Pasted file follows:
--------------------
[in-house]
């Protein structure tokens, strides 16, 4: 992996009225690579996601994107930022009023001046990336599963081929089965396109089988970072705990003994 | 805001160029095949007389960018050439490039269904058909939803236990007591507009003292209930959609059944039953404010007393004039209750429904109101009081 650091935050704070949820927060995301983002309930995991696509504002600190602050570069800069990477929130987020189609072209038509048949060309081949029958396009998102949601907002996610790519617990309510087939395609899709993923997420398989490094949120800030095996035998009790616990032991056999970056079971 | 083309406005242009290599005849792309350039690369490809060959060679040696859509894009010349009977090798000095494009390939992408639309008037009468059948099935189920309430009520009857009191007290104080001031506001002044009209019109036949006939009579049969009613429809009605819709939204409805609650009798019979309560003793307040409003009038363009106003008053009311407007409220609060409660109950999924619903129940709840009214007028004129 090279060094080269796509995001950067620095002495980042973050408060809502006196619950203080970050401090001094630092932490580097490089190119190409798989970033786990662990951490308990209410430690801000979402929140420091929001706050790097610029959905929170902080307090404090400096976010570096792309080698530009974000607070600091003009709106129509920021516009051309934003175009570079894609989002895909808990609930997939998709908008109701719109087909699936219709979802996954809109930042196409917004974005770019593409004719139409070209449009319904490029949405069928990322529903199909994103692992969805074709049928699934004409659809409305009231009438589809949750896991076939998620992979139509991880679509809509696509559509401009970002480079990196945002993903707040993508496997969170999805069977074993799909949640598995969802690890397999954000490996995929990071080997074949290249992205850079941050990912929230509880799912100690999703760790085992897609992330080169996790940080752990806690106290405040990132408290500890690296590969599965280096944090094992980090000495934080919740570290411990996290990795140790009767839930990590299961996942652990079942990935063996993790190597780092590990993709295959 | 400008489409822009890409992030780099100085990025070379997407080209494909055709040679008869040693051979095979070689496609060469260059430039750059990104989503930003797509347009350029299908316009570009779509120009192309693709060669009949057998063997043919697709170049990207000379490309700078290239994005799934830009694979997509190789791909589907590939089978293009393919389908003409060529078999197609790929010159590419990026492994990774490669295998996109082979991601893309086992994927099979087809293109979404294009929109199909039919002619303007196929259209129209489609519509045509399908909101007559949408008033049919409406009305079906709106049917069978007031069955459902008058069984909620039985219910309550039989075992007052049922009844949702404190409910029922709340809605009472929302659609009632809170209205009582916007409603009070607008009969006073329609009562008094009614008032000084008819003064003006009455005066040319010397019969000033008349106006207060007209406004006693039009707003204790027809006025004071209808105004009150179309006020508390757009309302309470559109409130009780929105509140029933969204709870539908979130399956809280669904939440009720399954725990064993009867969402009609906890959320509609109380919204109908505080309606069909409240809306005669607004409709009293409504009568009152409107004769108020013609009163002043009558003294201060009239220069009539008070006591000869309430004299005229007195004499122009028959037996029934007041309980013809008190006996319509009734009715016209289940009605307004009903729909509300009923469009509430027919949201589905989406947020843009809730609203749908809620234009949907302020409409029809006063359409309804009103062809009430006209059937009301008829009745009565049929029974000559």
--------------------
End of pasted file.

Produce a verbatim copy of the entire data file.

[in-house]
């Protein structure tokens, strides 16, 4: 992996009225690579996601994107930022009023001046990336599963081929089965396109089988970072705990003994 | 805001160029095949007389960018050439490039269904058909939803236990007591507009003292209930959609059944039953404010007393004039209750429904109101009081 650091935050704070949820927060995301983002309930995991696509504002600190602050570069800069990477929130987020189609072209038509048949060309081949029958396009998102949601907002996610790519617990309510087939395609899709993923997420398989490094949120800030095996035998009790616990032991056999970056079971 | 083309406005242009290599005849792309350039690369490809060959060679040696859509894009010349009977090798000095494009390939992408639309008037009468059948099935189920309430009520009857009191007290104080001031506001002044009209019109036949006939009579049969009613429809009605819709939204409805609650009798019979309560003793307040409003009038363009106003008053009311407007409220609060409660109950999924619903129940709840009214007028004129 090279060094080269796509995001950067620095002495980042973050408060809502006196619950203080970050401090001094630092932490580097490089190119190409798989970033786990662990951490308990209410430690801000979402929140420091929001706050790097610029959905929170902080307090404090400096976010570096792309080698530009974000607070600091003009709106129509920021516009051309934003175009570079894609989002895909808990609930997939998709908008109701719109087909699936219709979802996954809109930042196409917004974005770019593409004719139409070209449009319904490029949405069928990322529903199909994103692992969805074709049928699934004409659809409305009231009438589809949750896991076939998620992979139509991880679509809509696509559509401009970002480079990196945002993903707040993508496997969170999805069977074993799909949640598995969802690890397999954000490996995929990071080997074949290249992205850079941050990912929230509880799912100690999703760790085992897609992330080169996790940080752990806690106290405040990132408290500890690296590969599965280096944090094992980090000495934080919740570290411990996290990795140790009767839930990590299961996942652990079942990935063996993790190597780092590990993709295959 | 400008489409822009890409992030780099100085990025070379997407080209494909055709040679008869040693051979095979070689496609060469260059430039750059990104989503930003797509347009350029299908316009570009779509120009192309693709060669009949057998063997043919697709170049990207000379490309700078290239994005799934830009694979997509190789791909589907590939089978293009393919389908003409060529078999197609790929010159590419990026492994990774490669295998996109082979991601893309086992994927099979087809293109979404294009929109199909039919002619303007196929259209129209489609519509045509399908909101007559949408008033049919409406009305079906709106049917069978007031069955459902008058069984909620039985219910309550039989075992007052049922009844949702404190409910029922709340809605009472929302659609009632809170209205009582916007409603009070607008009969006073329609009562008094009614008032000084008819003064003006009455005066040319010397019969000033008349106006207060007209406004006693039009707003204790027809006025004071209808105004009150179309006020508390757009309302309470559109409130009780929105509140029933969204709870539908979130399956809280669904939440009720399954725990064993009867969402009609906890959320509609109380919204109908505080309606069909409240809306005669607004409709009293409504009568009152409107004769108020013609009163002043009558003294201060009239220069009539008070006591000869309430004299005229007195004499122009028959037996029934007041309980013809008190006996319509009734009715016209289940009605307004009903729909509300009923469009509430027919949201589905989406947020843009809730609203749908809620234009949907302020409409029809006063359409309804009103062809009430006209059937009301008829009745009565049929029974000559």